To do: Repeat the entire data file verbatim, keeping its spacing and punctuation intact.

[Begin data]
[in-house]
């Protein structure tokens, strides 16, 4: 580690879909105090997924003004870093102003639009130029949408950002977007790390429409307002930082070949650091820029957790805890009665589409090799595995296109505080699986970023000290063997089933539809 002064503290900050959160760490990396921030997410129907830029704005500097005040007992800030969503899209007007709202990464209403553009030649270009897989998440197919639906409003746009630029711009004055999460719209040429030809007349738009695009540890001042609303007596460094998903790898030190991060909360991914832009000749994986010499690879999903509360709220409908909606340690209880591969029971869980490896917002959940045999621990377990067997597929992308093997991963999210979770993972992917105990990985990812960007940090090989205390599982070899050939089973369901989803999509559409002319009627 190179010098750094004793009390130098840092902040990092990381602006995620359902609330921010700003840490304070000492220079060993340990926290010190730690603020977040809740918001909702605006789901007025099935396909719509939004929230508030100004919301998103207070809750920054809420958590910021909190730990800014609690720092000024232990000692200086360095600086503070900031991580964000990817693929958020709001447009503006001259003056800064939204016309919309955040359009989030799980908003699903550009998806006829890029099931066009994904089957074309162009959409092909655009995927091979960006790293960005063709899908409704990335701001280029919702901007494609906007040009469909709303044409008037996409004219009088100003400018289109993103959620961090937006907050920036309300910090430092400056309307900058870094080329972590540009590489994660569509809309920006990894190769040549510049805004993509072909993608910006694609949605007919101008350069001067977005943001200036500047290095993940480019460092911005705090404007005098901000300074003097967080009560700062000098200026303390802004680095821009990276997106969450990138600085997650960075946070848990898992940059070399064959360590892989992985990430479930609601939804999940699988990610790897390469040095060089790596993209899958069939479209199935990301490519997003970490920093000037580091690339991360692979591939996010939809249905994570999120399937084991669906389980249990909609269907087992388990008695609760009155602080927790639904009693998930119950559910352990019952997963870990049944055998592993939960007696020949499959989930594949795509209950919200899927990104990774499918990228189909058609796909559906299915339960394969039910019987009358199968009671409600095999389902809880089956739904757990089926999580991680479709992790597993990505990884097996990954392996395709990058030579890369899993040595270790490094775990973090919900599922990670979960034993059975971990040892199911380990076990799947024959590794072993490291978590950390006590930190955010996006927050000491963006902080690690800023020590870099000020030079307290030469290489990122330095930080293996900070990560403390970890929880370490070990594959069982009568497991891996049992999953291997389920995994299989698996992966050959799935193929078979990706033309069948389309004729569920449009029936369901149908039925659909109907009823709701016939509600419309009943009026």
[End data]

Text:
[in-house]
């Protein structure tokens, strides 16, 4: 580690879909105090997924003004870093102003639009130029949408950002977007790390429409307002930082070949650091820029957790805890009665589409090799595995296109505080699986970023000290063997089933539809 002064503290900050959160760490990396921030997410129907830029704005500097005040007992800030969503899209007007709202990464209403553009030649270009897989998440197919639906409003746009630029711009004055999460719209040429030809007349738009695009540890001042609303007596460094998903790898030190991060909360991914832009000749994986010499690879999903509360709220409908909606340690209880591969029971869980490896917002959940045999621990377990067997597929992308093997991963999210979770993972992917105990990985990812960007940090090989205390599982070899050939089973369901989803999509559409002319009627 190179010098750094004793009390130098840092902040990092990381602006995620359902609330921010700003840490304070000492220079060993340990926290010190730690603020977040809740918001909702605006789901007025099935396909719509939004929230508030100004919301998103207070809750920054809420958590910021909190730990800014609690720092000024232990000692200086360095600086503070900031991580964000990817693929958020709001447009503006001259003056800064939204016309919309955040359009989030799980908003699903550009998806006829890029099931066009994904089957074309162009959409092909655009995927091979960006790293960005063709899908409704990335701001280029919702901007494609906007040009469909709303044409008037996409004219009088100003400018289109993103959620961090937006907050920036309300910090430092400056309307900058870094080329972590540009590489994660569509809309920006990894190769040549510049805004993509072909993608910006694609949605007919101008350069001067977005943001200036500047290095993940480019460092911005705090404007005098901000300074003097967080009560700062000098200026303390802004680095821009990276997106969450990138600085997650960075946070848990898992940059070399064959360590892989992985990430479930609601939804999940699988990610790897390469040095060089790596993209899958069939479209199935990301490519997003970490920093000037580091690339991360692979591939996010939809249905994570999120399937084991669906389980249990909609269907087992388990008695609760009155602080927790639904009693998930119950559910352990019952997963870990049944055998592993939960007696020949499959989930594949795509209950919200899927990104990774499918990228189909058609796909559906299915339960394969039910019987009358199968009671409600095999389902809880089956739904757990089926999580991680479709992790597993990505990884097996990954392996395709990058030579890369899993040595270790490094775990973090919900599922990670979960034993059975971990040892199911380990076990799947024959590794072993490291978590950390006590930190955010996006927050000491963006902080690690800023020590870099000020030079307290030469290489990122330095930080293996900070990560403390970890929880370490070990594959069982009568497991891996049992999953291997389920995994299989698996992966050959799935193929078979990706033309069948389309004729569920449009029936369901149908039925659909109907009823709701016939509600419309009943009026």